My difficulties and experiences are often belittled as being caused or effected by my weight. I'm also damned if I do and damned if I don't; going to the gym or exercise classes, or even exercising in a public space, could be a potential source of ridicule and have been in the past (I gave up doing PE at school for this very reason).


Are your parents both supportive of you at the weight you're at? Have they always been?


My Dad is as supportive as he could possibly be as an older male trying to relate to his 26 year old daughter; he knows that I do my best to be healthy but that it's not always my main priority in life. He supports me when I am trying to maintain a healthy lifestyle but doesn't ridicule me when I am not, although he may make the odd comment on my 'grazing' habits on the odd occasion (I eat a lot) they are not meant to harm me. As far as I can recall my parents have never been negative towards my weight, I mean they would be a bit hypocritical if they were! As with most children I was taught and somewhat disciplined to eat vegetables that I disliked and generally had a balanced diet.


How do you think retailers can improve clothes for plus-size people?


Stop segregating and hiding us. There is no shame in offering plus-size clothing, it does not need to be on the highest floor and in the furthest corner, that is on the rare occasion that it actually is available on the high street. Keep on trend but also offer us basics; why is it so hard to find a plain t-shirt that is the right length, fit and fabric for a plus-size woman?!


Do you think plus-size women are judged differently than plus-sized men are? How?


Look at the wording of this question and the original article and there is your answer. The magazine article chose to interview two women, not two men, or even a woman and a man. In addition, the question says 'how' which to me presumes the answer is yes. In my view, plus-size men are ignored and somewhat marginalised due to the acceptance of masculine fatness in society. It is presumed that plus-size men do not experience issues and that their opinion is irrelevant, but you would only need to look at the plus-size fashion options for men to see that there is very much a need for a discourse around what it is to be fat and male. Or at least that is my view, as a plus-size woman...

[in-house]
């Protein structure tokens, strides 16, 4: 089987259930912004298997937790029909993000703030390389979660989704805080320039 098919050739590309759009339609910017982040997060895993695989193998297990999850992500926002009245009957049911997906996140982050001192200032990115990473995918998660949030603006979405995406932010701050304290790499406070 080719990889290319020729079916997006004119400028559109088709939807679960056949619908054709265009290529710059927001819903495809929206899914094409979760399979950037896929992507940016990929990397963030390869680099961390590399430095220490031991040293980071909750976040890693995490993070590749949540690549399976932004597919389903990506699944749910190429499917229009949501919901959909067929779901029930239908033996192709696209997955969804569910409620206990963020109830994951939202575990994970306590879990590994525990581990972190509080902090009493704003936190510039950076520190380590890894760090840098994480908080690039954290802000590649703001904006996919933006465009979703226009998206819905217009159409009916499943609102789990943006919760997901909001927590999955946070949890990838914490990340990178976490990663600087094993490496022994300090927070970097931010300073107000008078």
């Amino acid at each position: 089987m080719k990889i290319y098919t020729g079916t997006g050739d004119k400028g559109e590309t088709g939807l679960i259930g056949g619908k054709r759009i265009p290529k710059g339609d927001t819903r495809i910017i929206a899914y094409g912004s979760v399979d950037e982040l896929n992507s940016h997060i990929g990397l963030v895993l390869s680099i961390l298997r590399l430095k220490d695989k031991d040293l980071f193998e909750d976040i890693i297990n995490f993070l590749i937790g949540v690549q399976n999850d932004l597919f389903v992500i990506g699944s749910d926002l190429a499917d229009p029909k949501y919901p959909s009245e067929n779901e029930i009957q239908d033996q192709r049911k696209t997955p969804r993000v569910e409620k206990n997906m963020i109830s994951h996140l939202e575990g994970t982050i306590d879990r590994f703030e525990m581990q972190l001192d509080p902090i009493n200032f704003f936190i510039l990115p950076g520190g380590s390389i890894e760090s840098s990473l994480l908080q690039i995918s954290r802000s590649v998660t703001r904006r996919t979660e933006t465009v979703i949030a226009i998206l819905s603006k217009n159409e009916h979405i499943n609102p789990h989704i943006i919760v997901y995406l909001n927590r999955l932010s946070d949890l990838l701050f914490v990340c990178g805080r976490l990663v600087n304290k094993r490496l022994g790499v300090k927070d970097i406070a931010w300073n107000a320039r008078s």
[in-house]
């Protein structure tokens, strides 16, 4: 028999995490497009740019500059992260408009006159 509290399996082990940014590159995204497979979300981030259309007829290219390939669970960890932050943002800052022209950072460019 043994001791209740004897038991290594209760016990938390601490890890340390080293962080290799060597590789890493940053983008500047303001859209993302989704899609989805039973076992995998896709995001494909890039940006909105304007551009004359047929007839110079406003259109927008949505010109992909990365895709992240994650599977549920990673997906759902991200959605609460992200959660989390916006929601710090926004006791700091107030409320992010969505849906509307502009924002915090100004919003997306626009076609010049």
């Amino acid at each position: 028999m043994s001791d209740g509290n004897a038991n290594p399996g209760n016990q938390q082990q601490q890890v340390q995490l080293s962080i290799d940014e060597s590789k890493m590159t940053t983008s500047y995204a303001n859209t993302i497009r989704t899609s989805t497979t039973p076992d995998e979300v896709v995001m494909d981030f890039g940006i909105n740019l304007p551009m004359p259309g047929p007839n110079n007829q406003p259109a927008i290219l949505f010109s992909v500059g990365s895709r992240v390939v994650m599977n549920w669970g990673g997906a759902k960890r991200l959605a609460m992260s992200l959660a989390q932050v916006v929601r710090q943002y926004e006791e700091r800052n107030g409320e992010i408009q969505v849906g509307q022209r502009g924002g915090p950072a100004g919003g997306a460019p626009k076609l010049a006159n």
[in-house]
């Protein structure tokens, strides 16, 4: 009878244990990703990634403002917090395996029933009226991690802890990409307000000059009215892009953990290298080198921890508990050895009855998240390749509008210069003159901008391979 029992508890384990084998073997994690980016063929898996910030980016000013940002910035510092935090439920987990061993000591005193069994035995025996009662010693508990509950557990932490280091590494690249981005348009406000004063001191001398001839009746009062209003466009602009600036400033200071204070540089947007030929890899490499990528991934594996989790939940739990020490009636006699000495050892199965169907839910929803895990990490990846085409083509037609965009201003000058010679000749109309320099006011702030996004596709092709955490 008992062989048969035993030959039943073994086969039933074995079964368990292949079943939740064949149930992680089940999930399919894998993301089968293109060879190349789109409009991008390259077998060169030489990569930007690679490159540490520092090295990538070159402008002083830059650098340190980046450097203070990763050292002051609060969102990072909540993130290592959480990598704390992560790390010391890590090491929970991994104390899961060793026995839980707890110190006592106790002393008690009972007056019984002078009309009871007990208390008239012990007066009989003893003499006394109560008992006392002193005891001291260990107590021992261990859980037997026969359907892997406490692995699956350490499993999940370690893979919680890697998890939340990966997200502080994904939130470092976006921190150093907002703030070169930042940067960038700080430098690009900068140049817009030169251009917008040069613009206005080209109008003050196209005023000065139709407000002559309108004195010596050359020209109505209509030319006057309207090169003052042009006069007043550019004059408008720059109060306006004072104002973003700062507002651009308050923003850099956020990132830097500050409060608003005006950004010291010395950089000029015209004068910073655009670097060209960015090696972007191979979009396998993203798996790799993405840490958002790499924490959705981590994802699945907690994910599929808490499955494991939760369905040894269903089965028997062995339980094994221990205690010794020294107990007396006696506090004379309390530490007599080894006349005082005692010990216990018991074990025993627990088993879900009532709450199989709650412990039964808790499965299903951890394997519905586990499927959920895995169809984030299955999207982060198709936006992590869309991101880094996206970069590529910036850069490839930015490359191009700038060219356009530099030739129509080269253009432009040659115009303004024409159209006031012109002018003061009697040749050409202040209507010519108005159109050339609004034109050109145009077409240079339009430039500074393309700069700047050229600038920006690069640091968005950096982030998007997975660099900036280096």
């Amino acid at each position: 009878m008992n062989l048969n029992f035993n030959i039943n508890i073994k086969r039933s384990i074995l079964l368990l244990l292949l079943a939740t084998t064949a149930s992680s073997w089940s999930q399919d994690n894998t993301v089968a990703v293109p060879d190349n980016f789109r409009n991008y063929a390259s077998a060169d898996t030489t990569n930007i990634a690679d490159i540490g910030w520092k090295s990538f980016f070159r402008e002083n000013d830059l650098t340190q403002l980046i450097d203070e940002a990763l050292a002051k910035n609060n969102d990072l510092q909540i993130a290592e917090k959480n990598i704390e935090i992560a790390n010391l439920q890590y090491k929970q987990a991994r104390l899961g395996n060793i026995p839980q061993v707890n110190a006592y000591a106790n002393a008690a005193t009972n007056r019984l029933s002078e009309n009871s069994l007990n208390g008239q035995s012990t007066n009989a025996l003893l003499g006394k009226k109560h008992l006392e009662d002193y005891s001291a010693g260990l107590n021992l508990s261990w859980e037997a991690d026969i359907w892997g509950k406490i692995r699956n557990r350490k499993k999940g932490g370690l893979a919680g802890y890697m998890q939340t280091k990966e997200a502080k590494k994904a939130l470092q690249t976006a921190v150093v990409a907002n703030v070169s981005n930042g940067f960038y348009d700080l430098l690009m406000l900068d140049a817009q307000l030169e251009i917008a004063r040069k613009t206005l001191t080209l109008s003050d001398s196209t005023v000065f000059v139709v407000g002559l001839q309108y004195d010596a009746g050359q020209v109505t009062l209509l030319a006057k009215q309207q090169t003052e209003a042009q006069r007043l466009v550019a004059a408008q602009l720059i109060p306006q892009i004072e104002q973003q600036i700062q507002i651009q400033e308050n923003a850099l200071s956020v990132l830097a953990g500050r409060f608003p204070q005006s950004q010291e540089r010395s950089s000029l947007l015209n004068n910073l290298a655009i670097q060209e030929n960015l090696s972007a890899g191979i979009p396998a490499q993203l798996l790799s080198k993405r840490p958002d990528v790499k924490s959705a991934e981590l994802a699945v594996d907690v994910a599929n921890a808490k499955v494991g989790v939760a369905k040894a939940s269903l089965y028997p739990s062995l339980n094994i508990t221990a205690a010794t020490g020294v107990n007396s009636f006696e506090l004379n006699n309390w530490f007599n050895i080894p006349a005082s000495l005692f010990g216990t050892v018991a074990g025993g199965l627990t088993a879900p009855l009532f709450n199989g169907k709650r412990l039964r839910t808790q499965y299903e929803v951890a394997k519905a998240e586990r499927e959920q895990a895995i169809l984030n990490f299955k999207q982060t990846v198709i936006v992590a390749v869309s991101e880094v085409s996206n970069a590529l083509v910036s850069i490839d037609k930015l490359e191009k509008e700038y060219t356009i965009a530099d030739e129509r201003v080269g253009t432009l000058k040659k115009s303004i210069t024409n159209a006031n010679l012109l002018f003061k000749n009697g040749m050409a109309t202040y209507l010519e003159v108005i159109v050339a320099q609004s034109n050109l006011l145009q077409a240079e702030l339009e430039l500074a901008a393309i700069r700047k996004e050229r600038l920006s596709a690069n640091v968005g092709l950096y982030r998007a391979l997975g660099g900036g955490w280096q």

Do you think there's an assumption made/stereotype that exists about plus-size people? How would you respond to it?


Lazy. Unhealthy. A burden on the NHS. A plague on society. Unattractive. Undesirable. Unwanted. A fetish. Desperate. I could probably think of a lot more if I sat down and really thought about it. I respond and I don't; it depends what it is, when it is, who it is, the context, how I am feeling at the time and probably 101 other things. For example, it is easier for me to challenge a random person that I don't know, than it is to challenge a friend, or to challenge a professional. However, sometimes I feel that 'random people' are not worth the time or the effort. Sometimes I am of the opinion that it isn't my responsibility to educate the world. Sometimes I really cannot be bothered. When you've had a lifetime of labels and self-fulfilling prophecies, it isn't easy to be that strong, educated, empowering person that you want to be.


Do you think there’s ever a right way or time to express concern about someone’s weight?


No. Someone else's health and/or body is not your concern unless that person asks for it. I'm also pretty sure that the majority of people are aware of their weight and how 'concerning' it may or may not be, but I'm also pretty sure that whether they are or aren't aware expressing your 'concern' isn't going to help. My body, my rules.


What are the worst things people have said to you about your body?


I honestly couldn't specifically tell you anything that people have said, in my view the negativity is more to do with how people have made me feel. Equally, the majority of negativity that I now experience is indirect and is mostly related to the perceptions of fat people by society and my own perceptions of my body in conjunction with previous patterns of behaviour.


How did you respond?


See assumptions & stereotypes, the answer is pretty much the same.